Roof Mounted PV must have Rapid Shutdown - CEC 2015

There is a 2015 CE Code Rule in Canada that most Safety Authorities are already enforcing which requires roof mounted PV systems to have rapid shutdown.

Specifically CE Code 2015 Section 64-218

 (1) A photovoltaic system rapid shutdown device shall be provided for a photovoltaic system installed on buildings or structures where the photovoltaic source or output circuit conductors installed on or in buildings are more than 1.5 m in length or more than 3 m from a photovoltaic array.

(2) A photovoltaic system rapid shutdown device shall limit photovoltaic source or output circuits to not more than 30 V and 240 V•A within 10 s of rapid shutdown initiation.

The rule is intended for fire fighter safety. When fire fighters arrive at a site, they may want to shut down power to the building in order to chop vent holes in the roof. The concern is that the PV wires may still be live even when the power to the grid is removed. The fire fighter cutting vent holes could be at risk of cutting through a live wire.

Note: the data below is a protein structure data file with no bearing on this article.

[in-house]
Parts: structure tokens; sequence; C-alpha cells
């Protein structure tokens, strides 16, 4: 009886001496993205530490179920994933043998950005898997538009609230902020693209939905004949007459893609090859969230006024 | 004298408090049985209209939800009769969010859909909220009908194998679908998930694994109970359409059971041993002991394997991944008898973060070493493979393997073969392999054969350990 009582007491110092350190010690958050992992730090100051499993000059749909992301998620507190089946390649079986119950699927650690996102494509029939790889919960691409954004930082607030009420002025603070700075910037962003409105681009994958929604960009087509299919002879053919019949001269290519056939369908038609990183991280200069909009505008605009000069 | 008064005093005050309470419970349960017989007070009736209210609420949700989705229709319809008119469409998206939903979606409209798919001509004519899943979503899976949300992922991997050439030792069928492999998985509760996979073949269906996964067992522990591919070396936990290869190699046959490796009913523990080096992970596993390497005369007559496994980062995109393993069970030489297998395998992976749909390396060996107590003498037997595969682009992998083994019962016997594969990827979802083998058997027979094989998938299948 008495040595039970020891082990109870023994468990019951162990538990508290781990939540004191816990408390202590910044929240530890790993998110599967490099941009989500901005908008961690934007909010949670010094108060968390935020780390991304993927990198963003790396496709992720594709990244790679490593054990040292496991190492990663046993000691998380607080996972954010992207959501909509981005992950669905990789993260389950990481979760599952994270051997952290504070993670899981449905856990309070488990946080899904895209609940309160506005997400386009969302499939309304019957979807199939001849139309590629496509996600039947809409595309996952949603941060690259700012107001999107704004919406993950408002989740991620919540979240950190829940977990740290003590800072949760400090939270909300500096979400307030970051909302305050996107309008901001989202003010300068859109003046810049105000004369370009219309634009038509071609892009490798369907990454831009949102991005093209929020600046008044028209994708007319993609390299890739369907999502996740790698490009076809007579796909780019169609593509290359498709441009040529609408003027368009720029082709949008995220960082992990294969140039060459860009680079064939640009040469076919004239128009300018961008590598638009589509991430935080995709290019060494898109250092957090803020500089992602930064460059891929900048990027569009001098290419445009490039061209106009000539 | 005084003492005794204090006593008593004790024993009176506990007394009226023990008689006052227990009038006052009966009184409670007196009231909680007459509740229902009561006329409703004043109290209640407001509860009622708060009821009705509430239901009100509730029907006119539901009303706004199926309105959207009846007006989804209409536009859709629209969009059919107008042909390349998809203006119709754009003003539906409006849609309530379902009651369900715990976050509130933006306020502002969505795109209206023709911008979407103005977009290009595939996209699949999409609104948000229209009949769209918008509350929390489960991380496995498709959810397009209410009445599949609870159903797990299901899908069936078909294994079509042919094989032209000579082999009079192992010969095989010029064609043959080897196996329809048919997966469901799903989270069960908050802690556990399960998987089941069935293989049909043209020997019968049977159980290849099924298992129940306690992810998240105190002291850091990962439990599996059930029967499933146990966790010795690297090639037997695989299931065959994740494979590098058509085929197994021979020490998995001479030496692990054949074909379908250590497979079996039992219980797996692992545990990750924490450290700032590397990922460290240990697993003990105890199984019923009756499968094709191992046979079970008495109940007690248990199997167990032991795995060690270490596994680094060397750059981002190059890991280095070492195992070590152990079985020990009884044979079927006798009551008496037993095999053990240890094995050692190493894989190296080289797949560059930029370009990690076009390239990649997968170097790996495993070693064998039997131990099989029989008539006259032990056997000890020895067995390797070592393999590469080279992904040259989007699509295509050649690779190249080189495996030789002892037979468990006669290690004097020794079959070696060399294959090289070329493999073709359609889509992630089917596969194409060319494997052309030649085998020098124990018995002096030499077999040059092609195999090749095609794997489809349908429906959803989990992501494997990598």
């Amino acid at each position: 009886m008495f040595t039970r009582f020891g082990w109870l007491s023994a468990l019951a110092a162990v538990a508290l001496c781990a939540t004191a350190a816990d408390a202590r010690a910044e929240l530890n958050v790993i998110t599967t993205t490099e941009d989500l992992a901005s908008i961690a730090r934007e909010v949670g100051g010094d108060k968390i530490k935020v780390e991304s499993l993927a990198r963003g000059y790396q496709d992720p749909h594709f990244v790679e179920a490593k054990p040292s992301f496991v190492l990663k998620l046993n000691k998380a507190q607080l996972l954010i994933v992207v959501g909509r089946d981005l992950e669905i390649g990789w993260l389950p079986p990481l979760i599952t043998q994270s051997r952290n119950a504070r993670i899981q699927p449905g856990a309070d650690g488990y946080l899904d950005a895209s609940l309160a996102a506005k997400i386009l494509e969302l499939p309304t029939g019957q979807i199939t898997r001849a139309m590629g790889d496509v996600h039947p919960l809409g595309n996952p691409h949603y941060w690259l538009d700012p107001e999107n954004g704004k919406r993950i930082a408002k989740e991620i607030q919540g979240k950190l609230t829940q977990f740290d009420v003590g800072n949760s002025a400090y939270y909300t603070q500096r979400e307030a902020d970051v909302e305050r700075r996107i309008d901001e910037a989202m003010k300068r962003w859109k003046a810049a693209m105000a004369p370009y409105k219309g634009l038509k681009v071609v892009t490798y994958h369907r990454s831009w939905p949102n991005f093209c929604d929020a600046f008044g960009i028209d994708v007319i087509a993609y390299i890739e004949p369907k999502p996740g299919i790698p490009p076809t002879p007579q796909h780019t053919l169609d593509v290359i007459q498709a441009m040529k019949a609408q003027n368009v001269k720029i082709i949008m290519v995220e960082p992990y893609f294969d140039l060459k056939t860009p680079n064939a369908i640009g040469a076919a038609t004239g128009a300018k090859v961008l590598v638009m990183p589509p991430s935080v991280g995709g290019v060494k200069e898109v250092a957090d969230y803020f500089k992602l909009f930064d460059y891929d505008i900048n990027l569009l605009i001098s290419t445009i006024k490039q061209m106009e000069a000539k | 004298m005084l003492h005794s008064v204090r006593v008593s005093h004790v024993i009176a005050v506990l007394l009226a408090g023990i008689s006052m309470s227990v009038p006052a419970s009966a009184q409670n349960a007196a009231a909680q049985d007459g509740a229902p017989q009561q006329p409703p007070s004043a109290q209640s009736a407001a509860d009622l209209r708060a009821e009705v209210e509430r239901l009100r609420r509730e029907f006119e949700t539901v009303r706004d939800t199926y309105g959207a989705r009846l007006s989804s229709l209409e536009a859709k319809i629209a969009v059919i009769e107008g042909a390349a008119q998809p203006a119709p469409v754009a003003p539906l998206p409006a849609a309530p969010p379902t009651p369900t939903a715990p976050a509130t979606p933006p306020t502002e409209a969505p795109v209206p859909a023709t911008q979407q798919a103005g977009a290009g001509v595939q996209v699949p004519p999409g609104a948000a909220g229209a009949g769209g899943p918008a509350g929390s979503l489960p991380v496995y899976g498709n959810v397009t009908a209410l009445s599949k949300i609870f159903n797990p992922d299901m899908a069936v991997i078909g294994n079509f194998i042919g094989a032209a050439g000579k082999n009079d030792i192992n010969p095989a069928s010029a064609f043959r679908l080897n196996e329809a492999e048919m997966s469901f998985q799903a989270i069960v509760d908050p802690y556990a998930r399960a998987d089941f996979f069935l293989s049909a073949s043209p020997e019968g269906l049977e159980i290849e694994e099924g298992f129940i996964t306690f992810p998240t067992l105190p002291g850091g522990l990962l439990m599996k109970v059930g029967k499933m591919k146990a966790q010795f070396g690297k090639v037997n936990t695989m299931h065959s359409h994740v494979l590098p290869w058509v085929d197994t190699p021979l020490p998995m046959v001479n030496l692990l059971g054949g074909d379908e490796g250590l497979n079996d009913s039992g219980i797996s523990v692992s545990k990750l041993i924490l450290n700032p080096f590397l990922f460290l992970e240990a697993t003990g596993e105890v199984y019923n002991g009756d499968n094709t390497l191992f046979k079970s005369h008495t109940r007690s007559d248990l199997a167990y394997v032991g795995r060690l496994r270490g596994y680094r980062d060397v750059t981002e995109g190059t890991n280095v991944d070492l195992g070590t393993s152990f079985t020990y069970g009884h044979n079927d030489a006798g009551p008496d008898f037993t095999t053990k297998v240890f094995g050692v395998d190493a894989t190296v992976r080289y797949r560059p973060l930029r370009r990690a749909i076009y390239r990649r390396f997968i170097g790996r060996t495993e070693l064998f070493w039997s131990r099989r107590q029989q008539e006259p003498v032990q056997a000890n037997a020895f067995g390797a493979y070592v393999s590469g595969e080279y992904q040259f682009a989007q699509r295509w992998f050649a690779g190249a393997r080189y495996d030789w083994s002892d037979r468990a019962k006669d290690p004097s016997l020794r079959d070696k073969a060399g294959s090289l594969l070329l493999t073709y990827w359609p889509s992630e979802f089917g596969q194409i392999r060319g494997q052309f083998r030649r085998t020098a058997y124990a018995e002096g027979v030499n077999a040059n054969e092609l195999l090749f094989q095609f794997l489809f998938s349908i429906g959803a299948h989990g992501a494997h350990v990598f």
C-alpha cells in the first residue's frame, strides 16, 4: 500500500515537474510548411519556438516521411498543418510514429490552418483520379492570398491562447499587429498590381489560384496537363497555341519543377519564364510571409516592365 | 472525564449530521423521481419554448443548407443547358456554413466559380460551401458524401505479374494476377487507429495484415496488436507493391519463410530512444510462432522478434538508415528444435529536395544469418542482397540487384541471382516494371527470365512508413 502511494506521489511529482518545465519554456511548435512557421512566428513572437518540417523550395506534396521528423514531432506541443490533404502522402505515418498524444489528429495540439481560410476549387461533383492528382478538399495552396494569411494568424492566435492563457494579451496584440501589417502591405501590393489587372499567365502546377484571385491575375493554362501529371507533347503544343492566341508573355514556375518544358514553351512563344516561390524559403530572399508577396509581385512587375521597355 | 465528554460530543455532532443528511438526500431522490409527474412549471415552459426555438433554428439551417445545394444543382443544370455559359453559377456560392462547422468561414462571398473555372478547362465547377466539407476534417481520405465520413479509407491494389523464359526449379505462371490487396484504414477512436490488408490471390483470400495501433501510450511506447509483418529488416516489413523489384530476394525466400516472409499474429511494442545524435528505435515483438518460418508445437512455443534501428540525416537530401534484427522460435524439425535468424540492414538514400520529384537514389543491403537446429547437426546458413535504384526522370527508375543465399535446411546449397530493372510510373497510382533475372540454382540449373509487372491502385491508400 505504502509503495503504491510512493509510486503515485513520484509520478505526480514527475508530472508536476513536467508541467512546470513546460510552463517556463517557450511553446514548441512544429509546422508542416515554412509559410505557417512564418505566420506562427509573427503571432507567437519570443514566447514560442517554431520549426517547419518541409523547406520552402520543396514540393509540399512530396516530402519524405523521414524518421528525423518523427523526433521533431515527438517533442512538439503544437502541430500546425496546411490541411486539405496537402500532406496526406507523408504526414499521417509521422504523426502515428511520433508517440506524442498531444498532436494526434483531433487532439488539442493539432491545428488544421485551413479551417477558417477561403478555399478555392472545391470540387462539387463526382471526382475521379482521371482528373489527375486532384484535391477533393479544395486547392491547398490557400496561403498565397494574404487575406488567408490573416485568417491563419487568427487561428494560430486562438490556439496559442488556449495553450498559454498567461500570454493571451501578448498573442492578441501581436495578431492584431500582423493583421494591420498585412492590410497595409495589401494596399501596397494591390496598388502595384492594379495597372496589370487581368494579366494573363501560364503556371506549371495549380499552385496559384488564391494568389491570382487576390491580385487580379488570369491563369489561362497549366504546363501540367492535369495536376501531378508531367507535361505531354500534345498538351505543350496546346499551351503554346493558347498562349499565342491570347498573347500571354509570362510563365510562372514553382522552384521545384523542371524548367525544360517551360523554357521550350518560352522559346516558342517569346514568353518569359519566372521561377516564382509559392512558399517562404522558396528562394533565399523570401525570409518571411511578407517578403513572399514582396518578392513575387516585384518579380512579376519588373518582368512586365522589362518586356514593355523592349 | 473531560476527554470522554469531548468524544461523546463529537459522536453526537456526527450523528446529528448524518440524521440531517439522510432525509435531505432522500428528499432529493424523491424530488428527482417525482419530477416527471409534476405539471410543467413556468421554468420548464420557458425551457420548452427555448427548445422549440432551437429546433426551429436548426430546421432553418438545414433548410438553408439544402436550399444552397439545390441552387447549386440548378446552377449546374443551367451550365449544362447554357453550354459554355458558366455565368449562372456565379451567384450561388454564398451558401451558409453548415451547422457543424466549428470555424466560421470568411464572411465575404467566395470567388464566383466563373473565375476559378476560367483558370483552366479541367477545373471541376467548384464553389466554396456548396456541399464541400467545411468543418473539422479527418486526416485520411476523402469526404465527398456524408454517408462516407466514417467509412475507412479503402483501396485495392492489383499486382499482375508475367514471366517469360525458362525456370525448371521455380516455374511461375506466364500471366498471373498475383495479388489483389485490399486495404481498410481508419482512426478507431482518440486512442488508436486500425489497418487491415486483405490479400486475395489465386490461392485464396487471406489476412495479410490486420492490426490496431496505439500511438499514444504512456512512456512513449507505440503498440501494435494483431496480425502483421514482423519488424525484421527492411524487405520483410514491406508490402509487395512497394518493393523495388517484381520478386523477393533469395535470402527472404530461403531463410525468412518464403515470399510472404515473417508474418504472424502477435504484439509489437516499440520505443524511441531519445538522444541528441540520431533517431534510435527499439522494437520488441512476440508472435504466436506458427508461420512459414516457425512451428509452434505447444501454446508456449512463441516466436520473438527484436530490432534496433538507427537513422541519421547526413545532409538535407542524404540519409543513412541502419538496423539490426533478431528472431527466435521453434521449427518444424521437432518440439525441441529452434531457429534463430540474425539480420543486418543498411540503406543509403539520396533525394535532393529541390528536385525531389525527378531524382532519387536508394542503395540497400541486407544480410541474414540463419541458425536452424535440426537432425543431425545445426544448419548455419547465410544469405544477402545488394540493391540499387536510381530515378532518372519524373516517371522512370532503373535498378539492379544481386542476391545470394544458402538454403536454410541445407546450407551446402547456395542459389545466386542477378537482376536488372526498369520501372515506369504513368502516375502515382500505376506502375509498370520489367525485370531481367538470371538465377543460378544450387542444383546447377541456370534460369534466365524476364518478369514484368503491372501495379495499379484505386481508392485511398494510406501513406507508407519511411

This will mean that every solar install needs some means of disconnecting power to within 3m of the PV array. HES has a number of different methods for accomplishing this and it will depend on the type of system or equipment you are using. Options include custom Rapid Shutdown combiners, ie. Fronius’s Rapid Shutdown Multi-Box, HES’s universal RSD rooftop combiner, or the MidNite Birdhouse connected to  MNEPV Disconnects. Note that Enphase and SolarEdge inverters can be installed without need for a secondary Rapid Shutdown device.

Installers should be aware of this new rule and be prepared to add the appropriate equipment to comply with 2015 CEC rules.

This is a very controversial rule as some people believe it doesn't belong in the electrical code, but should be written and enforced by the local municipality governing the specific fire department. This would prevent issues such as installing additional failure points (Rapid Shutdown System) that are never used. For example, some fire fighters do not vent roofs, or in some areas there is no fire fighter coverage (off grid cabins).

Needless to say, it is in the code and installers must comply.

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